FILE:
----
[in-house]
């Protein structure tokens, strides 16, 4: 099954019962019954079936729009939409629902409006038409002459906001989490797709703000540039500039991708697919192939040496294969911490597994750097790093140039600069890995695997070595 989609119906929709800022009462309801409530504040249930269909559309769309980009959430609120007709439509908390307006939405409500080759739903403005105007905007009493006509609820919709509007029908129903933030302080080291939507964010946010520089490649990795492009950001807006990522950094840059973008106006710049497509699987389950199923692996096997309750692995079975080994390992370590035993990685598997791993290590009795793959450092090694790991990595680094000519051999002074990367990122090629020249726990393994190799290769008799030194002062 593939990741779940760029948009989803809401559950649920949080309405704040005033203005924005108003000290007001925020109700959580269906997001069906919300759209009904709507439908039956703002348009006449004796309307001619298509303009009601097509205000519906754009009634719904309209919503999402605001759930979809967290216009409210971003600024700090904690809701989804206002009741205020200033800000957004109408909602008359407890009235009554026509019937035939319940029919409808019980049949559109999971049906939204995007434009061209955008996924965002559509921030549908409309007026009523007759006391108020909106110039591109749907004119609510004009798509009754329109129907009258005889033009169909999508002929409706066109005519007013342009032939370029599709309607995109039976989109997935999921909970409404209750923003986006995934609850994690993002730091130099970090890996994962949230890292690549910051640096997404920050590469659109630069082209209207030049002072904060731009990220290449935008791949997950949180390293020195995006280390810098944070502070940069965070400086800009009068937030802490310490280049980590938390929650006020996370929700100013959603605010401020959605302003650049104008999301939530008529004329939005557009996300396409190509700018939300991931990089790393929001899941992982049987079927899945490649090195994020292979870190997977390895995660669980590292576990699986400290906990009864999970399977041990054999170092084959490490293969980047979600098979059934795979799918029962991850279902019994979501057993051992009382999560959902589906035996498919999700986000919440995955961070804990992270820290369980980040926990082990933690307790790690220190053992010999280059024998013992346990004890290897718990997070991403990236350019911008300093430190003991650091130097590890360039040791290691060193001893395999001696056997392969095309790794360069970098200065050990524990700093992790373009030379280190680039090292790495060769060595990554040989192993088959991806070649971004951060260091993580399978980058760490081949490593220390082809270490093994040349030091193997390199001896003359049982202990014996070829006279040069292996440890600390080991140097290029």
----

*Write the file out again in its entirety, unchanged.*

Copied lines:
[in-house]
């Protein structure tokens, strides 16, 4: 099954019962019954079936729009939409629902409006038409002459906001989490797709703000540039500039991708697919192939040496294969911490597994750097790093140039600069890995695997070595 989609119906929709800022009462309801409530504040249930269909559309769309980009959430609120007709439509908390307006939405409500080759739903403005105007905007009493006509609820919709509007029908129903933030302080080291939507964010946010520089490649990795492009950001807006990522950094840059973008106006710049497509699987389950199923692996096997309750692995079975080994390992370590035993990685598997791993290590009795793959450092090694790991990595680094000519051999002074990367990122090629020249726990393994190799290769008799030194002062 593939990741779940760029948009989803809401559950649920949080309405704040005033203005924005108003000290007001925020109700959580269906997001069906919300759209009904709507439908039956703002348009006449004796309307001619298509303009009601097509205000519906754009009634719904309209919503999402605001759930979809967290216009409210971003600024700090904690809701989804206002009741205020200033800000957004109408909602008359407890009235009554026509019937035939319940029919409808019980049949559109999971049906939204995007434009061209955008996924965002559509921030549908409309007026009523007759006391108020909106110039591109749907004119609510004009798509009754329109129907009258005889033009169909999508002929409706066109005519007013342009032939370029599709309607995109039976989109997935999921909970409404209750923003986006995934609850994690993002730091130099970090890996994962949230890292690549910051640096997404920050590469659109630069082209209207030049002072904060731009990220290449935008791949997950949180390293020195995006280390810098944070502070940069965070400086800009009068937030802490310490280049980590938390929650006020996370929700100013959603605010401020959605302003650049104008999301939530008529004329939005557009996300396409190509700018939300991931990089790393929001899941992982049987079927899945490649090195994020292979870190997977390895995660669980590292576990699986400290906990009864999970399977041990054999170092084959490490293969980047979600098979059934795979799918029962991850279902019994979501057993051992009382999560959902589906035996498919999700986000919440995955961070804990992270820290369980980040926990082990933690307790790690220190053992010999280059024998013992346990004890290897718990997070991403990236350019911008300093430190003991650091130097590890360039040791290691060193001893395999001696056997392969095309790794360069970098200065050990524990700093992790373009030379280190680039090292790495060769060595990554040989192993088959991806070649971004951060260091993580399978980058760490081949490593220390082809270490093994040349030091193997390199001896003359049982202990014996070829006279040069292996440890600390080991140097290029």